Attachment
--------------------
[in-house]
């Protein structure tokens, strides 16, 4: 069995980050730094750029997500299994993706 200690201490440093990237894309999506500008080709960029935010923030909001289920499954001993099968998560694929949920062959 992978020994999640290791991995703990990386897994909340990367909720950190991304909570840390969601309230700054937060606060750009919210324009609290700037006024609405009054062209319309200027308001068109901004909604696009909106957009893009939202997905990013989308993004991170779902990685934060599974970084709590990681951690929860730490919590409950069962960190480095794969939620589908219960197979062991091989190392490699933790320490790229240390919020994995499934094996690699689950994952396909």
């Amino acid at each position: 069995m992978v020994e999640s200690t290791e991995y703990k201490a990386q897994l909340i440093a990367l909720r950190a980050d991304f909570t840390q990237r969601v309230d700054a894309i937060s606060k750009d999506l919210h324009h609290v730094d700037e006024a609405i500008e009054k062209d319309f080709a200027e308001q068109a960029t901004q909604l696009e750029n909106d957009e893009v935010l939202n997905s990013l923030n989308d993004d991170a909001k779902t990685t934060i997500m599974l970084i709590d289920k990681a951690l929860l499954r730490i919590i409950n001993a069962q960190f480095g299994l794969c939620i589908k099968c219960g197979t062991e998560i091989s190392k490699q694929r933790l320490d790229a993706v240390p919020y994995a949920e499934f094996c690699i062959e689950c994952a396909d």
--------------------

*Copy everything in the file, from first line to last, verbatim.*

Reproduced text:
[in-house]
């Protein structure tokens, strides 16, 4: 069995980050730094750029997500299994993706 200690201490440093990237894309999506500008080709960029935010923030909001289920499954001993099968998560694929949920062959 992978020994999640290791991995703990990386897994909340990367909720950190991304909570840390969601309230700054937060606060750009919210324009609290700037006024609405009054062209319309200027308001068109901004909604696009909106957009893009939202997905990013989308993004991170779902990685934060599974970084709590990681951690929860730490919590409950069962960190480095794969939620589908219960197979062991091989190392490699933790320490790229240390919020994995499934094996690699689950994952396909």
């Amino acid at each position: 069995m992978v020994e999640s200690t290791e991995y703990k201490a990386q897994l909340i440093a990367l909720r950190a980050d991304f909570t840390q990237r969601v309230d700054a894309i937060s606060k750009d999506l919210h324009h609290v730094d700037e006024a609405i500008e009054k062209d319309f080709a200027e308001q068109a960029t901004q909604l696009e750029n909106d957009e893009v935010l939202n997905s990013l923030n989308d993004d991170a909001k779902t990685t934060i997500m599974l970084i709590d289920k990681a951690l929860l499954r730490i919590i409950n001993a069962q960190f480095g299994l794969c939620i589908k099968c219960g197979t062991e998560i091989s190392k490699q694929r933790l320490d790229a993706v240390p919020y994995a949920e499934f094996c690699i062959e689950c994952a396909d």